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Friday, July 23, 2004

30 YEARS OF PURE CANADIAN POWER

Happy belated birthday (yesterday, July 29) to Rush bassist and vocalist Geddy Lee. On his 21st birthday (1974), a gentleman by the name of Neil Peart (drums) joined the band and the classic lineup of Rush (rounded by guitarist Alex Liefson) was born. Rush have been together without a lineup change for thirty years, yesterday; a feat only topped (to the best of my knowledge) by ZZ Top (1969). Known for high pitch vocals, intricate chord changes, odd time signatures, and fantastical/mystical lyrics, Rush have been a fave with the pocket protector crowd, a very dedicated fan base, for decades. When I got wind of Rush back in 1980, they were known simply as a hard rock band with severe chops. Albums like 2112 and Farewell To Kings were examples of what you could aspire to as a musician, writer, performer, engineer, or producer. Over the years I have taken some crap from friends who just couldn't get it. Their loss. Rush is great. One need only check out their live DVD from last year "Rush In Rio" to see not only how amazing they are, but the effect they have had world wide. Music has no language barrier, and Rush are a prime example of that fact.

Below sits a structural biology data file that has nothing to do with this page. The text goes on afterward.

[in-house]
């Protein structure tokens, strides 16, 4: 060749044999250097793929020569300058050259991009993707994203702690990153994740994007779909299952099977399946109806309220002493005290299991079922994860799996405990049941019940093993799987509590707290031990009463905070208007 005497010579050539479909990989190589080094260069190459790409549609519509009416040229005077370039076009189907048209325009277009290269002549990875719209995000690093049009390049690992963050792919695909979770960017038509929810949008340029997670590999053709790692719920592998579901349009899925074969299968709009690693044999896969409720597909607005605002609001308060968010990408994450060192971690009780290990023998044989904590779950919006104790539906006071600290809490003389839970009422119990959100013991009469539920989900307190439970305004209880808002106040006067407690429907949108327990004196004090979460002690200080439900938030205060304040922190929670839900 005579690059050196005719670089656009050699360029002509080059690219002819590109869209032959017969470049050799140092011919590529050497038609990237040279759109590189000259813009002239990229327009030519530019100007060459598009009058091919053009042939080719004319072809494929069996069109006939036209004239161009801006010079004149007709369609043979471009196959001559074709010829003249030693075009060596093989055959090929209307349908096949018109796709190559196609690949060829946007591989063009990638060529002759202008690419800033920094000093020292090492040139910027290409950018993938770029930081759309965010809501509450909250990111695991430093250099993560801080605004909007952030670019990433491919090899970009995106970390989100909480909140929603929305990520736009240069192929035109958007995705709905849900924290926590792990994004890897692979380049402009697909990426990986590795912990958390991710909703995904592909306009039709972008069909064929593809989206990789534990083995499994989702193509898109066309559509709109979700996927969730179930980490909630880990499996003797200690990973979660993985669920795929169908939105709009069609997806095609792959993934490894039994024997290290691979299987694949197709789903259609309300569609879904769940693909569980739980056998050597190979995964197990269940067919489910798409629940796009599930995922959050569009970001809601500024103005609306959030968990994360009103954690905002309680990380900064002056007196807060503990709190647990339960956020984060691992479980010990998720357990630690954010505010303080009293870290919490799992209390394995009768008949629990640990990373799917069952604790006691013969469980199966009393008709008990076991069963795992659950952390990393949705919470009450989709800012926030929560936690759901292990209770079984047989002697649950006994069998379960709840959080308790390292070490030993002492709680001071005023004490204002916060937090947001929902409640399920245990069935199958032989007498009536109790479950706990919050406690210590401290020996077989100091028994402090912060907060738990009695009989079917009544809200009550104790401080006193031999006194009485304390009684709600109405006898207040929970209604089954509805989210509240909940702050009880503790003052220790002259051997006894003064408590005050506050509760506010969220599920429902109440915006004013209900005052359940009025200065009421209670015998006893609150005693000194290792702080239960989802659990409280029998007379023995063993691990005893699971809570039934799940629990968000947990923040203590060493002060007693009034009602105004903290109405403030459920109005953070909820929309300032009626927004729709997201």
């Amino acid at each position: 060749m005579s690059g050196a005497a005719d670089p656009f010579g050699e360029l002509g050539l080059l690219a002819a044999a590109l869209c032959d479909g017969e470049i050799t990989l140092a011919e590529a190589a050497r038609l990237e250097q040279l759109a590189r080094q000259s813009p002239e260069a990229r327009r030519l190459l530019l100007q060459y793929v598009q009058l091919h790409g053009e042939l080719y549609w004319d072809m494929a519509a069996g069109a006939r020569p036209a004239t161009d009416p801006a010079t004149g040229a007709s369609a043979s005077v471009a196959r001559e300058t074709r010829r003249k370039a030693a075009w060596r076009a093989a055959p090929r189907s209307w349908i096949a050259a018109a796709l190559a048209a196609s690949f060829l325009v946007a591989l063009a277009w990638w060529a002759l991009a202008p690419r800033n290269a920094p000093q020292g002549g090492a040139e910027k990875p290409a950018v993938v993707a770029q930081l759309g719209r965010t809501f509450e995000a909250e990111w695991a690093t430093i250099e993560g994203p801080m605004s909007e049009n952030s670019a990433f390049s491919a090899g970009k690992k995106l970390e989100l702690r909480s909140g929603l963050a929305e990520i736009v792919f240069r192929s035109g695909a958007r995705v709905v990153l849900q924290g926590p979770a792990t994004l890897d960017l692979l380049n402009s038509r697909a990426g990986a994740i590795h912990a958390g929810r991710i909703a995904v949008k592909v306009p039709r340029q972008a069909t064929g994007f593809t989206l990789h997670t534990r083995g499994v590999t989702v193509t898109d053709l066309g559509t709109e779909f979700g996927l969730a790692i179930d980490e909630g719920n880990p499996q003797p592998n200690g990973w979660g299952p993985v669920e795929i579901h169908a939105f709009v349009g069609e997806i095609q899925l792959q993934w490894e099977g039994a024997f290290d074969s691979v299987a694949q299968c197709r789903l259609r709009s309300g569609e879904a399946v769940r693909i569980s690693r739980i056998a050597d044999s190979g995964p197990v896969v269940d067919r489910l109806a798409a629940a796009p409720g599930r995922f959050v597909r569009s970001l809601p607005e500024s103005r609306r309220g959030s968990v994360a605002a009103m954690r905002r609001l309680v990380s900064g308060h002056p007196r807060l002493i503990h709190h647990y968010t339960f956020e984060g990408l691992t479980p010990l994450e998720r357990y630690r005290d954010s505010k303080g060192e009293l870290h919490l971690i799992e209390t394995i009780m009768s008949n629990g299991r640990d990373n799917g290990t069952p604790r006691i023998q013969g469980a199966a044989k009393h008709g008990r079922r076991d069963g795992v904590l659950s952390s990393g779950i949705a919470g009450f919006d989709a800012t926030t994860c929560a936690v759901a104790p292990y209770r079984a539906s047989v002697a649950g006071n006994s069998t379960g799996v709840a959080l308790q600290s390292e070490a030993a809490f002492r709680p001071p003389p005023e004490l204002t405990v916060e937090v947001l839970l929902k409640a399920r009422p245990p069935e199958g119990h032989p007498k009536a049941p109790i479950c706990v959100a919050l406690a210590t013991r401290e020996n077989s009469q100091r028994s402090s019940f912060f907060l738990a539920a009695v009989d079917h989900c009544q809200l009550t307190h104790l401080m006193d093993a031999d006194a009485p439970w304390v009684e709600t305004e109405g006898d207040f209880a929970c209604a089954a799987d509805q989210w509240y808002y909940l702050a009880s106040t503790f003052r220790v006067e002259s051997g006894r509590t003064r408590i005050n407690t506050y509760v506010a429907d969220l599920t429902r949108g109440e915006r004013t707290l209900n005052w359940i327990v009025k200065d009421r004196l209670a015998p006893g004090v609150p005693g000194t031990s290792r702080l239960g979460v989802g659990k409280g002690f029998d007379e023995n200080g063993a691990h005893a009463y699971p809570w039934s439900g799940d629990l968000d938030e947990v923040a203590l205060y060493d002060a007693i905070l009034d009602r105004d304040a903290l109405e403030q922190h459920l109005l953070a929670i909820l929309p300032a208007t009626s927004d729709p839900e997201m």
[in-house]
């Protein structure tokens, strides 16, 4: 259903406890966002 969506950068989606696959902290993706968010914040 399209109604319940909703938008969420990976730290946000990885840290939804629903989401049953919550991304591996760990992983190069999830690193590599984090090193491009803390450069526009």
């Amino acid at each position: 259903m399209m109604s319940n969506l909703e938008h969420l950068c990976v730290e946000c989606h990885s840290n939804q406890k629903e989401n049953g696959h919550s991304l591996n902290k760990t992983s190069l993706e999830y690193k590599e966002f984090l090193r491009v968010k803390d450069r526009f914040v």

Comments:
A worthy occasion to celebrate indeed... While not a die hard Rush geek, I am a fan nonetheless. I actually liked their late eighties and nineties material quite a bit. I thought "Roll the Bones" was a great record. Not a big fan of the earliest stuff al la "Caress of Steal" with the exception of course of "Working Man" from their debut. Neal Peart took a lot of lumps, but really is a remarkable drummer. Nothing wrong with wanting to be a little more cerebral in the world of hard rock.
 
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